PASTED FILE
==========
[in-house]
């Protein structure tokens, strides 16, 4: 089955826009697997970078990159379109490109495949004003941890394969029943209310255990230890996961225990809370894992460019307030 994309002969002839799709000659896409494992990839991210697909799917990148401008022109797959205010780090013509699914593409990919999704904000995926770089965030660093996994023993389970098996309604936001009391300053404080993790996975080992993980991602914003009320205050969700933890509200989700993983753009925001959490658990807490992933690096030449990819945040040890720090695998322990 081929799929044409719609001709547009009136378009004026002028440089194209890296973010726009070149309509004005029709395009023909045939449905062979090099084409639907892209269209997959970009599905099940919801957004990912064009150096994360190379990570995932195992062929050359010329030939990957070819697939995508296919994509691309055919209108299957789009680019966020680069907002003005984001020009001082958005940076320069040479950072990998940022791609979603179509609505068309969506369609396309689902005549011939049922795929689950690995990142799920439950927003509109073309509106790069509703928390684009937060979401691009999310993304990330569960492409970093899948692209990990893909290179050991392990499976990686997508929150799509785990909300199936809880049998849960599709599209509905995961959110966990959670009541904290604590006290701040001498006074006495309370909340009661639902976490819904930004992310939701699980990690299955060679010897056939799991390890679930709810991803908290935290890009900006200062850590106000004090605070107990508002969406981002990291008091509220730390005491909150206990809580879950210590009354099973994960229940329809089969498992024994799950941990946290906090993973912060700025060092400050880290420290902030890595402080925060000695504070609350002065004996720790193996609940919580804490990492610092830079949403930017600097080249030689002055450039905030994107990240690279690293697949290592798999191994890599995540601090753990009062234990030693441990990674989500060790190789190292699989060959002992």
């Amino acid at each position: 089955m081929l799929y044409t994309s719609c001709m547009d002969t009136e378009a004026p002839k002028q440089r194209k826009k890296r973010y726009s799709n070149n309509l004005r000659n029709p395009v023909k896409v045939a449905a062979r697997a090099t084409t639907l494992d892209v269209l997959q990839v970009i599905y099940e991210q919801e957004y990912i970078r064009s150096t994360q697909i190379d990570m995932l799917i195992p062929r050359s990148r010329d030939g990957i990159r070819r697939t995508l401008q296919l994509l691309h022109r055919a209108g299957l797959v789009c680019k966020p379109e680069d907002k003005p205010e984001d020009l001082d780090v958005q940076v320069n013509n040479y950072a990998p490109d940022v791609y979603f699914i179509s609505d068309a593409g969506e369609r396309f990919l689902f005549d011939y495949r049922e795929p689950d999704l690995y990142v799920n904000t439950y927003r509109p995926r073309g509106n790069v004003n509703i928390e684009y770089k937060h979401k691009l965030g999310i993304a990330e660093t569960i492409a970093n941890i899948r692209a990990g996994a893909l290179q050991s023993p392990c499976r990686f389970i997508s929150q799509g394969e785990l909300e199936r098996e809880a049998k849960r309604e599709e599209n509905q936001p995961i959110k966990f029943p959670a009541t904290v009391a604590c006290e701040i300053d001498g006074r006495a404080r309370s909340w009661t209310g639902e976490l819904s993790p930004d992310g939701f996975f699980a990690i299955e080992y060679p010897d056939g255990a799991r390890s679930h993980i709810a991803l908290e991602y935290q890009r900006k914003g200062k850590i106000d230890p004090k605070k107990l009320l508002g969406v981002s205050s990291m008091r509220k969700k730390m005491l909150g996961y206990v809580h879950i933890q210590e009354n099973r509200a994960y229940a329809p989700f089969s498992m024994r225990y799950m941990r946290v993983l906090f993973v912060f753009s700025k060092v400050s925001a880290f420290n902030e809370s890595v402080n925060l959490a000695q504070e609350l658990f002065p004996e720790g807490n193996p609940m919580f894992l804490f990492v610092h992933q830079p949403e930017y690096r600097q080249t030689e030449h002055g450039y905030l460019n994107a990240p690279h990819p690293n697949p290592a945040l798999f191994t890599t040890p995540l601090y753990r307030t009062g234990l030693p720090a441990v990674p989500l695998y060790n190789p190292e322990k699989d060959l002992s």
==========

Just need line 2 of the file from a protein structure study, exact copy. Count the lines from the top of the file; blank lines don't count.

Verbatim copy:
């Protein structure tokens, strides 16, 4: 089955826009697997970078990159379109490109495949004003941890394969029943209310255990230890996961225990809370894992460019307030 994309002969002839799709000659896409494992990839991210697909799917990148401008022109797959205010780090013509699914593409990919999704904000995926770089965030660093996994023993389970098996309604936001009391300053404080993790996975080992993980991602914003009320205050969700933890509200989700993983753009925001959490658990807490992933690096030449990819945040040890720090695998322990 081929799929044409719609001709547009009136378009004026002028440089194209890296973010726009070149309509004005029709395009023909045939449905062979090099084409639907892209269209997959970009599905099940919801957004990912064009150096994360190379990570995932195992062929050359010329030939990957070819697939995508296919994509691309055919209108299957789009680019966020680069907002003005984001020009001082958005940076320069040479950072990998940022791609979603179509609505068309969506369609396309689902005549011939049922795929689950690995990142799920439950927003509109073309509106790069509703928390684009937060979401691009999310993304990330569960492409970093899948692209990990893909290179050991392990499976990686997508929150799509785990909300199936809880049998849960599709599209509905995961959110966990959670009541904290604590006290701040001498006074006495309370909340009661639902976490819904930004992310939701699980990690299955060679010897056939799991390890679930709810991803908290935290890009900006200062850590106000004090605070107990508002969406981002990291008091509220730390005491909150206990809580879950210590009354099973994960229940329809089969498992024994799950941990946290906090993973912060700025060092400050880290420290902030890595402080925060000695504070609350002065004996720790193996609940919580804490990492610092830079949403930017600097080249030689002055450039905030994107990240690279690293697949290592798999191994890599995540601090753990009062234990030693441990990674989500060790190789190292699989060959002992």